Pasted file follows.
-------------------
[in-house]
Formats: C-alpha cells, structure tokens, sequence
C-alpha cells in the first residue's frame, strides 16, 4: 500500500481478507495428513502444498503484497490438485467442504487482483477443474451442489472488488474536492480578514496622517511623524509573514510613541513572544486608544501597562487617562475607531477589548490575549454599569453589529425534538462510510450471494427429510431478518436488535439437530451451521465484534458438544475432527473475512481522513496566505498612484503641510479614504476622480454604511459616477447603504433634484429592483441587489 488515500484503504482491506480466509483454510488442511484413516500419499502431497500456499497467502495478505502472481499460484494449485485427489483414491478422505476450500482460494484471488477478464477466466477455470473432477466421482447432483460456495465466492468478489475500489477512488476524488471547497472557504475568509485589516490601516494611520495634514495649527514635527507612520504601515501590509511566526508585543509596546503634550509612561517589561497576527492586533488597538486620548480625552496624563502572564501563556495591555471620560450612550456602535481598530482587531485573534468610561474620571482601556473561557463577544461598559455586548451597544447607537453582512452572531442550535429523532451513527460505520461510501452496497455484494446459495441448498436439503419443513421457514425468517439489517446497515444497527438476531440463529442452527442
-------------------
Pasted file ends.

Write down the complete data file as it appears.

[in-house]
Formats: C-alpha cells, structure tokens, sequence
C-alpha cells in the first residue's frame, strides 16, 4: 500500500481478507495428513502444498503484497490438485467442504487482483477443474451442489472488488474536492480578514496622517511623524509573514510613541513572544486608544501597562487617562475607531477589548490575549454599569453589529425534538462510510450471494427429510431478518436488535439437530451451521465484534458438544475432527473475512481522513496566505498612484503641510479614504476622480454604511459616477447603504433634484429592483441587489 488515500484503504482491506480466509483454510488442511484413516500419499502431497500456499497467502495478505502472481499460484494449485485427489483414491478422505476450500482460494484471488477478464477466466477455470473432477466421482447432483460456495465466492468478489475500489477512488476524488471547497472557504475568509485589516490601516494611520495634514495649527514635527507612520504601515501590509511566526508585543509596546503634550509612561517589561497576527492586533488597538486620548480625552496624563502572564501563556495591555471620560450612550456602535481598530482587531485573534468610561474620571482601556473561557463577544461598559455586548451597544447607537453582512452572531442550535429523532451513527460505520461510501452496497455484494446459495441448498436439503419443513421457514425468517439489517446497515444497527438476531440463529442452527442